by Jorge Gomez • 4 min read
Students, coaches, teachers and administrators are heading back to school, and this will be a year when they will enjoy more religious freedom than ever before. Thanks to landmark Supreme Court victories in our Coach Joe Kennedy and Treat Children Fairly cases, we’re witnessing a huge resurgence of religious expression in America’s schools.
Florida Rep. Matt Gaetz recently introduced the “National Prayer in School Act.” The legislation would allow students and school employees to pray in school without fear of any negative consequences. He originally announced the proposed legislation at Turning Point Action’s 2023 Action Conference in July, according to The Daily Caller.
“My legislation unlocks religious freedom once again so that in every classroom in America there will be time for students to pray if they choose,” Gaetz said.
The bill would make use of the 2022 Supreme Court ruling in Kennedy v. Bremerton School District, which held that personal expression of faith cannot be censored. This historic case reversed decades of bad law and hostility to religious expression. It set a precedent protecting the right of public employees and all Americans to live out their faith inside the schoolhouse gates.
.@RepMattGaetz is set to introduce the National Prayer in School Act, a bill that would codify the right for students to pray in schools, building on a recent decision by the Supreme Court to allow people to pray in public on school grounds.https://t.co/q9qhNQnhdX
— Washington Examiner (@dcexaminer) August 9, 2023
The impact of the Supreme Court’s protection of religious liberty is being felt across the country. Just this week, the New Jersey Supreme Court ruled unanimously in favor of St. Theresa School, a Catholic elementary in the Archdiocese of Newark. The Court determined that religious schools are allowed to screen their employees based on their adherence to the institution’s faith.
New Jersey law states that religious institutions are allowed to establish employment criteria based on their faith, Justice Lee Solomon explained in his opinion, and that it is “an affirmative defense available to a religious entity when confronted with a claim of employment discrimination.”
This spring, the Washington Elementary School District canceled a student teaching contract with Arizona Christian University because of the university’s religious beliefs. It ended an 11-year relationship. After facing intense pressure, district officials reversed their decision. They reached a new five-year agreement that will allow student teachers to continue serving.
States are also taking action. Indiana Attorney General Todd Rokita announced a fourth edition of the “Indiana Parents’ Bill of Rights” that explains protections for religious liberty in public schools. “Many think our elementary and secondary schools are ‘religion-free’ zones, but religious freedom does not end at the school doors,” the document states.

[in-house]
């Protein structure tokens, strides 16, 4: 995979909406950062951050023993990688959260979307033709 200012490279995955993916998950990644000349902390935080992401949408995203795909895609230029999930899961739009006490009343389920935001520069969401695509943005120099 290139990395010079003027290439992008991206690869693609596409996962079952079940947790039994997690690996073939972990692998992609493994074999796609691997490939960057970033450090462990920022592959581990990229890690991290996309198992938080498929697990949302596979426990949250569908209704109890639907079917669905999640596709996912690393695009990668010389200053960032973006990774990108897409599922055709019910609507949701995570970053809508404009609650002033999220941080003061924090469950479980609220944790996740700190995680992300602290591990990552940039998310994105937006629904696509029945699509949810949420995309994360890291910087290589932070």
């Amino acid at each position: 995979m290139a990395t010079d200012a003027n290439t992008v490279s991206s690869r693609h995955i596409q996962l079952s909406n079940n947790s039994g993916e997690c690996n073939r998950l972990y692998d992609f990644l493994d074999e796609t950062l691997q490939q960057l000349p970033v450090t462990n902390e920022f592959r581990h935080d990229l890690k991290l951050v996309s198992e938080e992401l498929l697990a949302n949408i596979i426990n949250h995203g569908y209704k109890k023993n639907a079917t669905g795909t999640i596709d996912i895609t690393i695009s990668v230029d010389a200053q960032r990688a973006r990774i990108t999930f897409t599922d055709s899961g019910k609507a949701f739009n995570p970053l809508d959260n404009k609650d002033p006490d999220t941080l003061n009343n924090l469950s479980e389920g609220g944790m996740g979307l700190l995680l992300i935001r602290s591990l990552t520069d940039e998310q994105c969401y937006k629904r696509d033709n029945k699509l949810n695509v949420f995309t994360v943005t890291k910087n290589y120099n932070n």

The updated version includes an entire section on children’s right to live out their faith at school. It cites our Kennedy decision to clarify what activities are allowed under the law. The document answers frequently asked questions about distributing religious materials at school, wearing religious clothing, studying the Bible or other religious texts in the classroom and even the involvement of teachers in student-led religious groups.
Earlier this year, Kentucky Gov. Andy Beshear signed a law that helps protect the rights of public employees. House Bill 547 states that school districts “shall not punish or prohibit an employee from, or punish an employee for, engaging in private religious expression otherwise protected by the First Amendment to the United States Constitution.”
A new law allows Louisiana public schools to display the national motto, “In God We Trust,” in each classroom. Arkansas Gov. Sarah Huckabee Sanders signed a law that protects religious freedom for teachers, students and administrators. Under the “Given Name Act,” schools cannot force public employees to affirm a student’s belief that he or she has changed gender, either by preferred pronouns or name.
Ohio lawmakers also introduced legislation that would give public schools the choice to employ chaplains to provide support services. Rep. Reggie Stoltzfus, the bill’s primary sponsor, said he felt Ohio students and staff needed more community-based support in times of adversity. Texas Gov. Greg Abbot signed a similar bill into law in June.
These are just a few recent examples and only scratch the surface. Our legal experts discussed in a previous article the wave of positive changes occurring in schools and communities all across America, which include the Ten Commandments being put back in classrooms, school boards designating sacred spaces for students and staff to pray, and even the approval of the nation’s first religious charter school.
There’s no denying that we’re witnessing tremendous momentum for religious freedom in our nation’s schools. After decades of hostility, religious expression is being put back where it rightfully and legally belongs. God is opening new doors for faith to be restored in every community across America—and this is still only the beginning.
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